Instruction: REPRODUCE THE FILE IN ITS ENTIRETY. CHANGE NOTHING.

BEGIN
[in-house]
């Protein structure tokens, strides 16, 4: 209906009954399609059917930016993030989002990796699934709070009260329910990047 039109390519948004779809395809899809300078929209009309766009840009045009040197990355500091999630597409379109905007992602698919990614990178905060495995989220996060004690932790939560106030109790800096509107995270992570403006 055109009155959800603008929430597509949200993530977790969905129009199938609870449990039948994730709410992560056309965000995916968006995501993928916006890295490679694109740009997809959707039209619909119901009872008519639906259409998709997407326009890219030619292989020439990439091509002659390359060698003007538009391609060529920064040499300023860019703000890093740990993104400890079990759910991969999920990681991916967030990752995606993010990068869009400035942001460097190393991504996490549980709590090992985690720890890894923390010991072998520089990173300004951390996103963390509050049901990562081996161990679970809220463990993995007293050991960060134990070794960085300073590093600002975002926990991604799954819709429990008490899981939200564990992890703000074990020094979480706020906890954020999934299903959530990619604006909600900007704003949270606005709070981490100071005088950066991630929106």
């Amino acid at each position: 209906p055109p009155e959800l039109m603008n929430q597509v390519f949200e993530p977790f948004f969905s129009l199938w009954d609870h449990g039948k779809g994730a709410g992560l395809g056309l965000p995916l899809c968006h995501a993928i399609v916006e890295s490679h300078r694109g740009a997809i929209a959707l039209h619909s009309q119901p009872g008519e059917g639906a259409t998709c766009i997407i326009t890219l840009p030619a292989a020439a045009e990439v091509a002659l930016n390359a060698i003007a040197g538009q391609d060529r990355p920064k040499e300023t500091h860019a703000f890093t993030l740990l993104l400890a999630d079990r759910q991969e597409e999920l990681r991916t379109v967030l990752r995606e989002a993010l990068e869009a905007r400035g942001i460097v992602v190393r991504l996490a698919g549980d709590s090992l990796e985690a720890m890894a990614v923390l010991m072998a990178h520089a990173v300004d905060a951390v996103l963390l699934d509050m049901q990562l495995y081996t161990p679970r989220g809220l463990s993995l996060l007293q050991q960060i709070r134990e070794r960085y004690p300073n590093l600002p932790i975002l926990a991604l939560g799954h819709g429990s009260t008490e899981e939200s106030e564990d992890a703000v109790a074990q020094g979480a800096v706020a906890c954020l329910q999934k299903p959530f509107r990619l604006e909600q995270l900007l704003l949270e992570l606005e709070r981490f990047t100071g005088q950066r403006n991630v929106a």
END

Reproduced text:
[in-house]
């Protein structure tokens, strides 16, 4: 209906009954399609059917930016993030989002990796699934709070009260329910990047 039109390519948004779809395809899809300078929209009309766009840009045009040197990355500091999630597409379109905007992602698919990614990178905060495995989220996060004690932790939560106030109790800096509107995270992570403006 055109009155959800603008929430597509949200993530977790969905129009199938609870449990039948994730709410992560056309965000995916968006995501993928916006890295490679694109740009997809959707039209619909119901009872008519639906259409998709997407326009890219030619292989020439990439091509002659390359060698003007538009391609060529920064040499300023860019703000890093740990993104400890079990759910991969999920990681991916967030990752995606993010990068869009400035942001460097190393991504996490549980709590090992985690720890890894923390010991072998520089990173300004951390996103963390509050049901990562081996161990679970809220463990993995007293050991960060134990070794960085300073590093600002975002926990991604799954819709429990008490899981939200564990992890703000074990020094979480706020906890954020999934299903959530990619604006909600900007704003949270606005709070981490100071005088950066991630929106």
């Amino acid at each position: 209906p055109p009155e959800l039109m603008n929430q597509v390519f949200e993530p977790f948004f969905s129009l199938w009954d609870h449990g039948k779809g994730a709410g992560l395809g056309l965000p995916l899809c968006h995501a993928i399609v916006e890295s490679h300078r694109g740009a997809i929209a959707l039209h619909s009309q119901p009872g008519e059917g639906a259409t998709c766009i997407i326009t890219l840009p030619a292989a020439a045009e990439v091509a002659l930016n390359a060698i003007a040197g538009q391609d060529r990355p920064k040499e300023t500091h860019a703000f890093t993030l740990l993104l400890a999630d079990r759910q991969e597409e999920l990681r991916t379109v967030l990752r995606e989002a993010l990068e869009a905007r400035g942001i460097v992602v190393r991504l996490a698919g549980d709590s090992l990796e985690a720890m890894a990614v923390l010991m072998a990178h520089a990173v300004d905060a951390v996103l963390l699934d509050m049901q990562l495995y081996t161990p679970r989220g809220l463990s993995l996060l007293q050991q960060i709070r134990e070794r960085y004690p300073n590093l600002p932790i975002l926990a991604l939560g799954h819709g429990s009260t008490e899981e939200s106030e564990d992890a703000v109790a074990q020094g979480a800096v706020a906890c954020l329910q999934k299903p959530f509107r990619l604006e909600q995270l900007l704003l949270e992570l606005e709070r981490f990047t100071g005088q950066r403006n991630v929106a």